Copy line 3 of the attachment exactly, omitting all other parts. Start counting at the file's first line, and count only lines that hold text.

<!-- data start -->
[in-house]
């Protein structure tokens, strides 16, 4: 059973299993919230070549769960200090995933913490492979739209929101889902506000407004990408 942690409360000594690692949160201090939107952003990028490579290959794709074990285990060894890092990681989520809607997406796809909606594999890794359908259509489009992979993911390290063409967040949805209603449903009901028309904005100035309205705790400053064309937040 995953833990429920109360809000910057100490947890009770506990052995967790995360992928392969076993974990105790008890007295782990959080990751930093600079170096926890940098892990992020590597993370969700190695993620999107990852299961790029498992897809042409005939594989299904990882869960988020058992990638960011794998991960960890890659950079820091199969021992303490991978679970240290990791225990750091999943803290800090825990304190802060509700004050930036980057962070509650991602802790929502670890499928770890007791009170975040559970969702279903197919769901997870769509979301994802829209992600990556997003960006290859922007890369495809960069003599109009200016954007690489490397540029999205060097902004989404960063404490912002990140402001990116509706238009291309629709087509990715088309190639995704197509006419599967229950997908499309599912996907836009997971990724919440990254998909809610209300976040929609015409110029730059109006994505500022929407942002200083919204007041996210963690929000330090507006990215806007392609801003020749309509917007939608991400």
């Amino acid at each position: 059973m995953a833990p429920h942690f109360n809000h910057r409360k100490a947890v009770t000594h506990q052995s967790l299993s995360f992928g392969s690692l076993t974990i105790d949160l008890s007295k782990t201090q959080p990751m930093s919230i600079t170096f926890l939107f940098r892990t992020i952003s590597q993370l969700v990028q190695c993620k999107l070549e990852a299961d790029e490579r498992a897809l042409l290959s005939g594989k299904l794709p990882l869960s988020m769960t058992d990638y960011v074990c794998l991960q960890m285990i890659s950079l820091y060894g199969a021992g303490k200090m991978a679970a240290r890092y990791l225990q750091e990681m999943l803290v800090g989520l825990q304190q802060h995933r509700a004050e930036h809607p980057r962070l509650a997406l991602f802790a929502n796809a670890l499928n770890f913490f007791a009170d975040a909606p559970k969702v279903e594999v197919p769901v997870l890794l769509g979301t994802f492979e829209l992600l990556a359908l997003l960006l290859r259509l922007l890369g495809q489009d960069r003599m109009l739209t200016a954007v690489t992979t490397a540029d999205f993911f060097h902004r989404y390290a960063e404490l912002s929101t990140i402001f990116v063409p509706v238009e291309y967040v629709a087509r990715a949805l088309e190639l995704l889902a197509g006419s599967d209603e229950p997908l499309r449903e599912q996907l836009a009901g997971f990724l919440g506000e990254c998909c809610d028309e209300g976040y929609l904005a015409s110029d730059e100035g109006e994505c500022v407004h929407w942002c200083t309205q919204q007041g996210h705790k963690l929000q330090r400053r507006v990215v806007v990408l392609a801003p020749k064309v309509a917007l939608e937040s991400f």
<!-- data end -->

């Amino acid at each position: 059973m995953a833990p429920h942690f109360n809000h910057r409360k100490a947890v009770t000594h506990q052995s967790l299993s995360f992928g392969s690692l076993t974990i105790d949160l008890s007295k782990t201090q959080p990751m930093s919230i600079t170096f926890l939107f940098r892990t992020i952003s590597q993370l969700v990028q190695c993620k999107l070549e990852a299961d790029e490579r498992a897809l042409l290959s005939g594989k299904l794709p990882l869960s988020m769960t058992d990638y960011v074990c794998l991960q960890m285990i890659s950079l820091y060894g199969a021992g303490k200090m991978a679970a240290r890092y990791l225990q750091e990681m999943l803290v800090g989520l825990q304190q802060h995933r509700a004050e930036h809607p980057r962070l509650a997406l991602f802790a929502n796809a670890l499928n770890f913490f007791a009170d975040a909606p559970k969702v279903e594999v197919p769901v997870l890794l769509g979301t994802f492979e829209l992600l990556a359908l997003l960006l290859r259509l922007l890369g495809q489009d960069r003599m109009l739209t200016a954007v690489t992979t490397a540029d999205f993911f060097h902004r989404y390290a960063e404490l912002s929101t990140i402001f990116v063409p509706v238009e291309y967040v629709a087509r990715a949805l088309e190639l995704l889902a197509g006419s599967d209603e229950p997908l499309r449903e599912q996907l836009a009901g997971f990724l919440g506000e990254c998909c809610d028309e209300g976040y929609l904005a015409s110029d730059e100035g109006e994505c500022v407004h929407w942002c200083t309205q919204q007041g996210h705790k963690l929000q330090r400053r507006v990215v806007v990408l392609a801003p020749k064309v309509a917007l939608e937040s991400f």